Direct carbon fuel cells (DCFCs) have recently attracted great interest because they could provide a considerably more efficient means of power generation in comparison with conventional coal-fired power plants. Among various types of DCFCs under development, a hybrid system offers the combined advantages of solid oxide and molten carbonate electrolytes; however, there is a significant technical challenge in terms of power capability. Here, we report an experimental study demonstrating how anode microstructure influences the power-generating characteristics of hybrid DCFCs. The anode microstructure (pore volume and surface area) is modified by using poly(methyl methacrylate) (PMMA) pore-formers. Polarization studies indicate that cell performance is strongly dependent on the anode surface area rather than on the pore volume. The incorporation of PMMA-derived pores into the anode leads to improved power capability at typical operating temperatures, which is attributed to an enlarged active zone for electrochemical CO oxidation.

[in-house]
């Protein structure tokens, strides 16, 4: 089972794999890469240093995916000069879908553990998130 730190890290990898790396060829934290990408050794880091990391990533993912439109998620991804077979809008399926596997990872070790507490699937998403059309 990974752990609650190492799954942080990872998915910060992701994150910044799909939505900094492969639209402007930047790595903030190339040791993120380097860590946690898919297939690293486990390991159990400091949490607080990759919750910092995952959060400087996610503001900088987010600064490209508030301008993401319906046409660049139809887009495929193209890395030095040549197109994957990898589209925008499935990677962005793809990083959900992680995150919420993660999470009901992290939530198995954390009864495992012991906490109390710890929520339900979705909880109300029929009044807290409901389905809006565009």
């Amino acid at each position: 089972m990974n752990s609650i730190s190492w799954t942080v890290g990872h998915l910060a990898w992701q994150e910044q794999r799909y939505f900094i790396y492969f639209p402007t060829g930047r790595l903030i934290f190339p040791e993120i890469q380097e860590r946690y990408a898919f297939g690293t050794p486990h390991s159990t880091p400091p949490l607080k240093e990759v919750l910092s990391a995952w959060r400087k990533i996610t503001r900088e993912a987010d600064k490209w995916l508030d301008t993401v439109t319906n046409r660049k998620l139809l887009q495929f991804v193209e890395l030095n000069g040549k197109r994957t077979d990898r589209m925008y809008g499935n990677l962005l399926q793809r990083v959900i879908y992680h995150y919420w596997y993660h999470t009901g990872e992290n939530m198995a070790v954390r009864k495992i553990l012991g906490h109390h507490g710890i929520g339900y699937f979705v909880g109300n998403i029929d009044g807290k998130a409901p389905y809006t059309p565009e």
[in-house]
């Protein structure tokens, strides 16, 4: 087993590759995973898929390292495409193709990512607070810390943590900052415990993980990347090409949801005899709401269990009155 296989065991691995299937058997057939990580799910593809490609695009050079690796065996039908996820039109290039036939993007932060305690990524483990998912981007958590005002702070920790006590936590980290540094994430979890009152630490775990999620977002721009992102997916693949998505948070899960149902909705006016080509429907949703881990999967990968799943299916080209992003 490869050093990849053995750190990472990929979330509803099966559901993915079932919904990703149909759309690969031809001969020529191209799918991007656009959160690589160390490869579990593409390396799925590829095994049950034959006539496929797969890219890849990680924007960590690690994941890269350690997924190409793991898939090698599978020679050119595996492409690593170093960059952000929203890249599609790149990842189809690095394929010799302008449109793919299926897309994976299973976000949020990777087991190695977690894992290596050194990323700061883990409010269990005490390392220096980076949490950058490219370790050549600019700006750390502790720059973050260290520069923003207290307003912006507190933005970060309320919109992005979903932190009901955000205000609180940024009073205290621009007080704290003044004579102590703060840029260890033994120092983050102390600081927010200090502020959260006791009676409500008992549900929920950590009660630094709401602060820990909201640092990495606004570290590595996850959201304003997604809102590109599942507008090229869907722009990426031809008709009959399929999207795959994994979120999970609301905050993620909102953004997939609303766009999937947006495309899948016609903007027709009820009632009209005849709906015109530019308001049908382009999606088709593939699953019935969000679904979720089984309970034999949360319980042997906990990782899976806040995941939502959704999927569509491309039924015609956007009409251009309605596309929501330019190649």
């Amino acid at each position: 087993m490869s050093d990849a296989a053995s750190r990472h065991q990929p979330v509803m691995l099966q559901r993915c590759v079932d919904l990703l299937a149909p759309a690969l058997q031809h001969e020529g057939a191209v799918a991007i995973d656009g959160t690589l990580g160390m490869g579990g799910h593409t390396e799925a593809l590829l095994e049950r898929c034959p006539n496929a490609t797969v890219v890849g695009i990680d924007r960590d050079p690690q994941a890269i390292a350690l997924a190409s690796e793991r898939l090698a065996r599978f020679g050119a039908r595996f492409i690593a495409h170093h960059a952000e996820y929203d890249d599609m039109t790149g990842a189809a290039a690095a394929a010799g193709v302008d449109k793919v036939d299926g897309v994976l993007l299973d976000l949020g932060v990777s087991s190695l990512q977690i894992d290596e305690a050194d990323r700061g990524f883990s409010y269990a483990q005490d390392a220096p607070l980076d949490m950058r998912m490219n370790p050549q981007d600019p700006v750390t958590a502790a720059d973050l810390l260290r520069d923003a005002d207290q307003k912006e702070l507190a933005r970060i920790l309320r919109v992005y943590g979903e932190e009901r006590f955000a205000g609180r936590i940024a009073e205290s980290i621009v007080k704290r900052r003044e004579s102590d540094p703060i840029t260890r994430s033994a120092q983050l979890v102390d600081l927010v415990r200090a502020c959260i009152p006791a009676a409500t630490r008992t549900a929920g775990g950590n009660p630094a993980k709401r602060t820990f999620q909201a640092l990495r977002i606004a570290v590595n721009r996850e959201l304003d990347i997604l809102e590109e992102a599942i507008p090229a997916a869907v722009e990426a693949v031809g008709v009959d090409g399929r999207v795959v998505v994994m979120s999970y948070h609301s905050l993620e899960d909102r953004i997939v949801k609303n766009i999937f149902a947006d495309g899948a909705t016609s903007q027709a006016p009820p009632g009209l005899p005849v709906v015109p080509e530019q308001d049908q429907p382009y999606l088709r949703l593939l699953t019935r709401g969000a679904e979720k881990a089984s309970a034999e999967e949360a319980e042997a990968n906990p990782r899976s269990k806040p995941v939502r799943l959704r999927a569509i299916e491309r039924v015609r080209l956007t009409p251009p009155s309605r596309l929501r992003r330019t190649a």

Bibliographical noteFunding Information:
This work was supported by the New & Renewable Energy Development Program (No. 20113020030010 ) and the Materials Technology Development Program (No. 10037312 ).
All Science Journal Classification (ASJC) codes
- Renewable Energy, Sustainability and the Environment
- Fuel Technology
- Condensed Matter Physics
- Energy Engineering and Power Technology